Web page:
What happens when women become the majority of a city council? Expect questions. A lot of questions.

That was the message from a paid "expert” invited by the city of Austin, TX, to train city workers who must regularly interact with city’s female dominated city council. The city council now has seven women and four men.

The expert was Jonathan K. Allen, who was recently-fired city manager of a small town in Florida. Mr. Allen, who also cites having a daughter as a credential, said that a female-majority city council requires a special approach and a lot of patience. Also a paid consultant!

Allen appears not to hold the objective reasoning powers of women in high esteem. For example, he told city employees that to sell women on a costly project, instead of talking to them about dollars and cents and why it makes good financial sense, he would talk about local impact such as on schools.

Allen stated that women also ask many questions, a lesson he picked up from having a daughter. Thanks to that onslaught of questions, he said that he is now more patient and a better communicator– skills that are valuable since women are less likely to read agenda packets. Instead we supposedly ask questions that are answered in the packets on our desks!

Women may be inclined to consider more than just the bottom line, but Mr. Allen’s generalizations make it sound like working with us requires special training. Mr. Allen wasn’t the only speaker. The other was Dr. Miya Burt-Stewart, a marketing professional who singled out “Men are from Mars, Women are from Venus” as a valuable guidebook. I wonder if consultants are from "Boondoggle."

I am woman and I have a question: Why did Austin city managers think this training, entitled “Changing Dynamics in Government,” was necessary to begin with?

The Austin Statesman reports:

The first speaker was Jonathan K. Allen, who was a city manager of the relatively small Lauderdale Lakes, Florida. Allen was considered an expert in this field because his local city commission was all-female. His advice included:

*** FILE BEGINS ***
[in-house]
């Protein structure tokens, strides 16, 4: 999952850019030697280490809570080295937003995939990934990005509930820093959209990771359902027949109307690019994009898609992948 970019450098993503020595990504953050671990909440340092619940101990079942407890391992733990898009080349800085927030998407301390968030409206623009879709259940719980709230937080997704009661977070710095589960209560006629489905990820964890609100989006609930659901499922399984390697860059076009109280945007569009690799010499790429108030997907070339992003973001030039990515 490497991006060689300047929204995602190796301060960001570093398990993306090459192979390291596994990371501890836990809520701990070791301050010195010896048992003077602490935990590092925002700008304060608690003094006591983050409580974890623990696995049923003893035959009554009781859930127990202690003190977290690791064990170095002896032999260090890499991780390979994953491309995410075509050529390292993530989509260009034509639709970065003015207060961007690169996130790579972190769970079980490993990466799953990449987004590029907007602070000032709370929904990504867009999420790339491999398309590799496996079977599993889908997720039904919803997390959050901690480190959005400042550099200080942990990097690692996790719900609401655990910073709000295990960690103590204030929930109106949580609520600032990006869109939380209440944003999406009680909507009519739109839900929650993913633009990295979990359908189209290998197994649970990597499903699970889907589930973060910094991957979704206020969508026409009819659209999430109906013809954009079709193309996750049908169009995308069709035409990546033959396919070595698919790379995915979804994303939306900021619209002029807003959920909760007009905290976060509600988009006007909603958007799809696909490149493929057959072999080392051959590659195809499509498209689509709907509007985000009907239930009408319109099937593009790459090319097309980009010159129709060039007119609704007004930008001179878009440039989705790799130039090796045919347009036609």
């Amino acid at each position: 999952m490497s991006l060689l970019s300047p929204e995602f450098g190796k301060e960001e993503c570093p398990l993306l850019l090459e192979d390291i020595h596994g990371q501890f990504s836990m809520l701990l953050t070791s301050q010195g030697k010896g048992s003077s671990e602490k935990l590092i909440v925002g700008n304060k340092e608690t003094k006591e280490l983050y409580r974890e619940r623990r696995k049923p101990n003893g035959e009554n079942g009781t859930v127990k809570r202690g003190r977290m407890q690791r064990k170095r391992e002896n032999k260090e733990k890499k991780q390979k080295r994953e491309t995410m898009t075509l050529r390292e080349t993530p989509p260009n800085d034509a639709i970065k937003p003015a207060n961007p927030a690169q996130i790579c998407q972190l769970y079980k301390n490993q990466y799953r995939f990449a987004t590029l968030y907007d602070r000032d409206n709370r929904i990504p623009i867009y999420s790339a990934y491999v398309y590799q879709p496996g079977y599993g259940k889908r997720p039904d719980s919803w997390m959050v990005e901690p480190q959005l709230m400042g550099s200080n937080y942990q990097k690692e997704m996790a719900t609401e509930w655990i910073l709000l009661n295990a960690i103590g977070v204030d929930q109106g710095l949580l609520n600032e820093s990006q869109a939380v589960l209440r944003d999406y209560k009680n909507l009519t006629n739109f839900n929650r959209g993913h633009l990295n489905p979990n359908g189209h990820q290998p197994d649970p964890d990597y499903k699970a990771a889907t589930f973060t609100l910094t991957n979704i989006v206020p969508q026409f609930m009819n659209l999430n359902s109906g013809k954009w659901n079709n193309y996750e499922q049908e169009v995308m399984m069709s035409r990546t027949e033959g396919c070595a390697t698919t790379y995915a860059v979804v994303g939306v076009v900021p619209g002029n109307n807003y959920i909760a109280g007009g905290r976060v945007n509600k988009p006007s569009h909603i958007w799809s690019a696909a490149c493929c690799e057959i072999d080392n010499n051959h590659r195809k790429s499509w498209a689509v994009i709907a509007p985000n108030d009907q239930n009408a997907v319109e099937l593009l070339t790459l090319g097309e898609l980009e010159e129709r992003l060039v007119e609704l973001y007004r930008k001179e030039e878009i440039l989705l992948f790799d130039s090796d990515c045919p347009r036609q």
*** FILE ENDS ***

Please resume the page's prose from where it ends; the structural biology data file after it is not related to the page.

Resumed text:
·       Women ask lots of questions. He learned a valuable lesson on communicating with women from his 11-year-old daughter, who peppered him with questions while they were on the way to volleyball. “In a matter of 15 seconds, I got 10 questions that I had to patiently respond to,” Allen said. Allen says female City Council members are less likely to read agenda information and instead ask questions. He says it’s tempting to just tell them to read the packet, but “my daughter taught me the importance of being patient” even when they may already know the answer to the question.

·       Women don’t want to deal with numbers. Allen said in his city they used to have background information and financial analysis on the front pages of agenda forms. Allen says he normally would have presented the financial argument, but that his female commissioners would balk and say “Mr. Manager, I don’t want to hear about the financial argument, I want to hear about how this impacts the whole community.” He said that it may make good financial sense, but if he wants to get the votes, he has to present his arguments “in a totally different way.”

·       Women are taking over, Hillary Clinton will only encourage this. Allen talked about the general trend of more women getting involved in government, citing stats of more female mayors, for instance. “You see women in leadership positions…you will have to interact with them in a different way,” Allen said. “I submit to you if Hillary Clinton just runs, just runs for the office, you are going to see even greater numbers in leadership position, if she wins, you will see even greater numbers starting at the bottom on top.”…

When contacted about this training session, offered on March 27 in City Council chambers, city spokesman David Green confirmed the impetus for the training was the “historic change in Austin’s municipal governance, including the election of a new, majority-women City Council” and that it was a “timely and relevant professional development opportunity.”

I reached out to Emily Amanatullah, who studies gender issues and is an assistant professor of management at the McCombs School of Business at the University of Texas, to help sort this out. “At the outset, it definitely feels archaic, like ‘The women are usually in the kitchen, how do we deal with them now that they have power,’ ” Amanatullah said. “It does reek of old norms and often it’s called benevolent sexism – they are not putting women down, but they are in a way.”

Amanatullah did agree with one point that Allen made – women do tend to ask more questions. There is research that indicates that women communicate differently, and they are less likely to assert themselves in a group context or meeting, and are more likely to ask a question “as a way to get their voice heard in a non-threatening, non-aggressive way,” she said.

Are women in leadership so different from men that when entering public careers, officials need to train staff on how to communicate with them?

It’s important to acknowledge that men and women are different, but so different that we need to expend taxpayer dollars (in this case about $450 in hotel expenses) to listen to sweeping and pejorative statements?

In this instance, Austin’s attempt to be politically-correct and gender-conscious at the same time back-fired badly.